How do you measure the ROI on social media? Can you even measure it? At LexBlog we hear these questions often from attorneys who want to know how to measure the success and investment in blogging and other tools.

At the monthly breakfast put on by the Social Media Breakfast group here in Seattle today, marketing consultant Katie Delahaye Paine gave a presentation on this very topic, titled No More Excuses: Yes We CAN Measure Social Media!

Katie (@kdpaine) is known as the "Queen of Measurement" and her company, KDPaine & Partners, measures the effectiveness of both social media and traditional public relations.

You can watch the recording of her talk on the SMBSeattle Ustream page, or view the PDF of her slideshow. But some of the points that are applicable for lawyers and legal bloggers are worth noting right off the bat, including the 7 steps to Social Media ROI.

  1. Define the “R” –Define the expected results?
  2. Define the “I” –What’s the investment?
  3. Understand your audiences and what motivates them
  4. Define the metrics (what you want to become)
  5. Determine what you are benchmarking against
  6. Pick a tool and undertake research
  7. Analyze results and glean insight, take action, measure again

I thought the most interesting points were 4 and 5: in essence, everyone in your organization needs to be on the same page about what success means (or as Katie calls it, "this is how we define kick-butt"). It could be something intangible like building trust or something more concrete like how often your people are quoted on your organization’s key messages. Either way, you will be able to compare yourself to how your competition is doing based on your definition of what is important.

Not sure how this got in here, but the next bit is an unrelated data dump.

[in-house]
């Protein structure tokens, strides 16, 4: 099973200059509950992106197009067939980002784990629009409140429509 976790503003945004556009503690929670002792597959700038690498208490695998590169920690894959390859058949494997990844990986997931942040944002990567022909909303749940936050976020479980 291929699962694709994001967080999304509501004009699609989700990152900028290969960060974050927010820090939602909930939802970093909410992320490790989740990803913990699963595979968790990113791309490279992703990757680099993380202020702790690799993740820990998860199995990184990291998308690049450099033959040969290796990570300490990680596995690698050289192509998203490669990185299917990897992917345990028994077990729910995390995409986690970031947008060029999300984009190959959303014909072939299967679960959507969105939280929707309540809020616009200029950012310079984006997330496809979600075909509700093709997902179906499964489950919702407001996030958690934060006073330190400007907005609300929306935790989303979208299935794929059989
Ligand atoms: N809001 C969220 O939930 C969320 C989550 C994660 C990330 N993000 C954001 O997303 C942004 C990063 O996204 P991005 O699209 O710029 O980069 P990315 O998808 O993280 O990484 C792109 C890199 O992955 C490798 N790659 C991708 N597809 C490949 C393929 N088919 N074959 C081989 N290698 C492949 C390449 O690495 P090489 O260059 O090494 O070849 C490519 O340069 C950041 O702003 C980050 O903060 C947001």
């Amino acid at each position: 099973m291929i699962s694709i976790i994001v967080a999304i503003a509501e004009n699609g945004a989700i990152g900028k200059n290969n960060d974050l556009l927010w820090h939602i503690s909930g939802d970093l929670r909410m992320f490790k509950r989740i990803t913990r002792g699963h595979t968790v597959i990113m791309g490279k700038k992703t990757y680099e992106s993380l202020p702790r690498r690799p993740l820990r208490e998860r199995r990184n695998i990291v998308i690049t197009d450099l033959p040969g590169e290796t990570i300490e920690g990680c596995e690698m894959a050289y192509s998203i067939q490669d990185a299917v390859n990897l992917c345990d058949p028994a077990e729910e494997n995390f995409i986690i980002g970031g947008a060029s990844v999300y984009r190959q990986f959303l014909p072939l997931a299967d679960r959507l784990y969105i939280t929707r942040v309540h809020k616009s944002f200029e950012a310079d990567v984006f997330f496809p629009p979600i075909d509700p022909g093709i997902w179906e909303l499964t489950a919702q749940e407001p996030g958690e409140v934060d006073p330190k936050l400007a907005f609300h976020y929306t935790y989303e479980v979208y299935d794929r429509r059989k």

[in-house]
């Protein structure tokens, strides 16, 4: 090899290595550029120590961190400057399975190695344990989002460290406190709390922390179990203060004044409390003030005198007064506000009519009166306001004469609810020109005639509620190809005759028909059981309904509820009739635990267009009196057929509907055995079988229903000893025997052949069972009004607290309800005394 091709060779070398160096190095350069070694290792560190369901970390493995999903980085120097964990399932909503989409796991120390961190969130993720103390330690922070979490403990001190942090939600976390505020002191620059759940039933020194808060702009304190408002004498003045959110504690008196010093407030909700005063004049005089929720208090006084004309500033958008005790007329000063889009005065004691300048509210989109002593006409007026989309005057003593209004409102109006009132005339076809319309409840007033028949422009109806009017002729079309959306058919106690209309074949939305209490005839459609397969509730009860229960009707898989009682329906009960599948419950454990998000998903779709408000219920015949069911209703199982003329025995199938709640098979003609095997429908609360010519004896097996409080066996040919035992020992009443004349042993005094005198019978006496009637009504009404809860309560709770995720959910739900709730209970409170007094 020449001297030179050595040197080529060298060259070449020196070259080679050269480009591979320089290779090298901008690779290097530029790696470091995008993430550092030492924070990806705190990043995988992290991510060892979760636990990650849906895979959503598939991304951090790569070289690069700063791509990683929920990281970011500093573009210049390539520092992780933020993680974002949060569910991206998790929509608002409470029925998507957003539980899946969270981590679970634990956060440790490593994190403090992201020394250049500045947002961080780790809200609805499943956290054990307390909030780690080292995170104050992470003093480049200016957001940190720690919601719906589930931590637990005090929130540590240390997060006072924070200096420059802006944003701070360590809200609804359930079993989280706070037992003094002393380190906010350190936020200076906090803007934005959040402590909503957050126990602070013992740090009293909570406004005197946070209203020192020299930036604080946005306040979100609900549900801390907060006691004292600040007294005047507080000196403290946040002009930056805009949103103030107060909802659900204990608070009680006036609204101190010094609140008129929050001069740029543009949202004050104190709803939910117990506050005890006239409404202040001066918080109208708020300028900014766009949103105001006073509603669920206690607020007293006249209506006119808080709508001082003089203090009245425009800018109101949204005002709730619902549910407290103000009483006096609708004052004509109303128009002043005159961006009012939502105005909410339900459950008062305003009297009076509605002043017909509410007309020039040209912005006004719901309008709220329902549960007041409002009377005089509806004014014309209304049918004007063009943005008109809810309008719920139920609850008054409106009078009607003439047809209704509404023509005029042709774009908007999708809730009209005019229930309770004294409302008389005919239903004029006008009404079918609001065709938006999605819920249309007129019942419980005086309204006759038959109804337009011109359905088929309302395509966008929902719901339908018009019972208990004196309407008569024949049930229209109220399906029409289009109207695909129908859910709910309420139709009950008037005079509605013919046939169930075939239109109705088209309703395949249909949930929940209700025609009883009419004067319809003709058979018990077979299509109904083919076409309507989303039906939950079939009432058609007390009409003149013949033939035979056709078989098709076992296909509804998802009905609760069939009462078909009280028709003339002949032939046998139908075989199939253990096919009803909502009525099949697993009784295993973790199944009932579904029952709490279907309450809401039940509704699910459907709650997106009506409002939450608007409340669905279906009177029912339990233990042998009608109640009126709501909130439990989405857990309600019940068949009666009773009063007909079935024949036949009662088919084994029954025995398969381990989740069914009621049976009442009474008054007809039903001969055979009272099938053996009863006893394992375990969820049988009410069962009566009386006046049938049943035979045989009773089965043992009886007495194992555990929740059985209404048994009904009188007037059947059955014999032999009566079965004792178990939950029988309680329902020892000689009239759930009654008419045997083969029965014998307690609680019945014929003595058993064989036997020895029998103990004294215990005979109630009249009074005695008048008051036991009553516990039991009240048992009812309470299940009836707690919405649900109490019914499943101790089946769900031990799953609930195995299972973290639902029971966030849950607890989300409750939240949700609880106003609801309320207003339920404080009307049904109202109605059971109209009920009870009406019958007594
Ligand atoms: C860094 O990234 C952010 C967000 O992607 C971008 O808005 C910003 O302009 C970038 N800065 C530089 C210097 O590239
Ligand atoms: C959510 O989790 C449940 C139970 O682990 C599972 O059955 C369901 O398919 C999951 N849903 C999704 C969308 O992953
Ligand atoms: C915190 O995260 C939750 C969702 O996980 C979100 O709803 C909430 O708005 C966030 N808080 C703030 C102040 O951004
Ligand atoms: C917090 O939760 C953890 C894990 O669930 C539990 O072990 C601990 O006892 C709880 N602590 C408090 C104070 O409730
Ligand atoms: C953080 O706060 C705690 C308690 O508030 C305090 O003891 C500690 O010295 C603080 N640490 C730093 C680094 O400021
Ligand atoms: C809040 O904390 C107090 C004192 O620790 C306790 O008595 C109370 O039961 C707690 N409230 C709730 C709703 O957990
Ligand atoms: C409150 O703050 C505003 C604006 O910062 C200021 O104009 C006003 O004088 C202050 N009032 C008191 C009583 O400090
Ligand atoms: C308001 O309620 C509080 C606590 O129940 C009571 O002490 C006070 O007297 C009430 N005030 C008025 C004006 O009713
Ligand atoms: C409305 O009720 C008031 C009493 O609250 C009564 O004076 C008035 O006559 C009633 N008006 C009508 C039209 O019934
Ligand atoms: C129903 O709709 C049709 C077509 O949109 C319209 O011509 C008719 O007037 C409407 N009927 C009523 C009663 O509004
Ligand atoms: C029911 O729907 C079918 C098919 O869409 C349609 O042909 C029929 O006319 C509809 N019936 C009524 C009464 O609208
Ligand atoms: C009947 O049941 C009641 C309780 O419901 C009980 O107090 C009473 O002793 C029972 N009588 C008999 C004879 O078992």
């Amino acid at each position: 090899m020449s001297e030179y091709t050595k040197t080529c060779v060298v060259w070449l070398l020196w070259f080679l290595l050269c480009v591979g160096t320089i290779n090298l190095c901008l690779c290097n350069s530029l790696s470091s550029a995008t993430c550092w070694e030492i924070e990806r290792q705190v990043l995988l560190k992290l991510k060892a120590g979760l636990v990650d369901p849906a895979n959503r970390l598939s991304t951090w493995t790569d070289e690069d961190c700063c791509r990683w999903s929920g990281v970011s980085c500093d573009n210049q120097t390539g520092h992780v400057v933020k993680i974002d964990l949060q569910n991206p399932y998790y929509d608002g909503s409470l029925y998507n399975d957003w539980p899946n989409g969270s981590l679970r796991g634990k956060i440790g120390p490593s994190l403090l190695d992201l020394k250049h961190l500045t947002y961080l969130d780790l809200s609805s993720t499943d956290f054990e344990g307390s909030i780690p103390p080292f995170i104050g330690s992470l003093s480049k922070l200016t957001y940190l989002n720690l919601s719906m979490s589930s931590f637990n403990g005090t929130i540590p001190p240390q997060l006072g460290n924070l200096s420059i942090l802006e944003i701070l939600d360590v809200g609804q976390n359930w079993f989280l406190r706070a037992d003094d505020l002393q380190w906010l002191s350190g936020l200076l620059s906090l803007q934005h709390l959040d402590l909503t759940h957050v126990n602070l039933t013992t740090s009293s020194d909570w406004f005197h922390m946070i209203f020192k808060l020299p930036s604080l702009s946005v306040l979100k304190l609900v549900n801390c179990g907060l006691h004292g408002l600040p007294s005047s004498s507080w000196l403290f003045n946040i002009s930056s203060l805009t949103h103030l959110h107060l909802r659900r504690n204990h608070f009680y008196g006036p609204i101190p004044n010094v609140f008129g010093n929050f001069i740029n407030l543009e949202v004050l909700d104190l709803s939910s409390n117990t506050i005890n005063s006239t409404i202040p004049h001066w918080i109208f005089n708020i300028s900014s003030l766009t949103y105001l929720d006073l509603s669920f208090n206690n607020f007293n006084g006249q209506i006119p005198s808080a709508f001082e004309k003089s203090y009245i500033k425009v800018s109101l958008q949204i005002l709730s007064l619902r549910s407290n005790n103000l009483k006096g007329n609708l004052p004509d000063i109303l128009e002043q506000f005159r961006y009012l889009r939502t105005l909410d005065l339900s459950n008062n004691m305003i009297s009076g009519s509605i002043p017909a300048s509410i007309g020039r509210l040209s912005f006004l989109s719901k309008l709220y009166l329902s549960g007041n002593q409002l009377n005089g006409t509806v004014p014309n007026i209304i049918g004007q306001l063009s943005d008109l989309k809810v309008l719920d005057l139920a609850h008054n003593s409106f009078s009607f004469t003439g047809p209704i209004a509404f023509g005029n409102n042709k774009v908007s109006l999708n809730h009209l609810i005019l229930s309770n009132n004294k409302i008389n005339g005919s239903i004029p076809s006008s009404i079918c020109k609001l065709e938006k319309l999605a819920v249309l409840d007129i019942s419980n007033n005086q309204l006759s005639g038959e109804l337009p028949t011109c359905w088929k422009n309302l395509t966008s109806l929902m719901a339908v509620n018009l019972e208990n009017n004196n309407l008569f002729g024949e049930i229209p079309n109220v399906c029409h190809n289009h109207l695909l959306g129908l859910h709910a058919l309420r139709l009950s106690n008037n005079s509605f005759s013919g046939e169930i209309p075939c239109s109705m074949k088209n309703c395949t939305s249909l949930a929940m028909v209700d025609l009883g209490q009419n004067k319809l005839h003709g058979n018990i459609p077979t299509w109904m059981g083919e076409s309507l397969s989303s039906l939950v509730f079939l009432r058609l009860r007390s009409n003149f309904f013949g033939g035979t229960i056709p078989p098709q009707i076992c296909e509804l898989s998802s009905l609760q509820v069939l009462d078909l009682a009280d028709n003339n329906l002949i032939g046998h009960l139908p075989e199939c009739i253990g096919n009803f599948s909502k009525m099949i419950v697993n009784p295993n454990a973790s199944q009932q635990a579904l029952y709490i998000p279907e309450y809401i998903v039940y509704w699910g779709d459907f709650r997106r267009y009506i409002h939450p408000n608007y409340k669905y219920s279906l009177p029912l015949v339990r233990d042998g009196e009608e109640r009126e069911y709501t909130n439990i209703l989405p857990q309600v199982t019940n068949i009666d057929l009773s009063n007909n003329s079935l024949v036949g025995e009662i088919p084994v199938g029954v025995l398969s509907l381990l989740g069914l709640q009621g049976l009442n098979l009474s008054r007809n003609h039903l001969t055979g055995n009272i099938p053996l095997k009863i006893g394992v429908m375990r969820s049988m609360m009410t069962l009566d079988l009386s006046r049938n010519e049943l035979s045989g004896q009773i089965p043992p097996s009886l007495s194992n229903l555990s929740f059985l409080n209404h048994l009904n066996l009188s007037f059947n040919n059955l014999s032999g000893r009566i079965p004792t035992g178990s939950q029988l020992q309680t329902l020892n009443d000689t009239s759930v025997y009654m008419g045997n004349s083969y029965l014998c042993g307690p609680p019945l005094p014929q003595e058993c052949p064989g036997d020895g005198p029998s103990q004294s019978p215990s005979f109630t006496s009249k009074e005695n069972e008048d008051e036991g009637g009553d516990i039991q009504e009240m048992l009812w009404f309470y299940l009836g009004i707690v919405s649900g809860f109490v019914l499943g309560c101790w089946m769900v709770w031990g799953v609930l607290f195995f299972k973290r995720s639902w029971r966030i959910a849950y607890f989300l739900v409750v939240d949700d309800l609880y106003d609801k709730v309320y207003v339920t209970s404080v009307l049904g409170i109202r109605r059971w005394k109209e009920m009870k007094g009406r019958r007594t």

From the perspective of a law firm or company, this means having a strategy and a mutually agreed upon vision before you start blogging and using social media. If you know what you want to achieve, you’ll know what it looks like when you get there. Kevin has written about the importance of social media strategy over tactics before.

Another key take-home point was the amount of time it takes to see a return on social media. As Katie put it, how long does it take to get someone to change their mind or convince them of something? That’s how long it takes to see a return on social media. She estimated at least three to four months as a starting point.

I’d be interested to hear your take on how you already may be measuring your ROI on social media and blogging. Do Katie’s strategies make sense to you?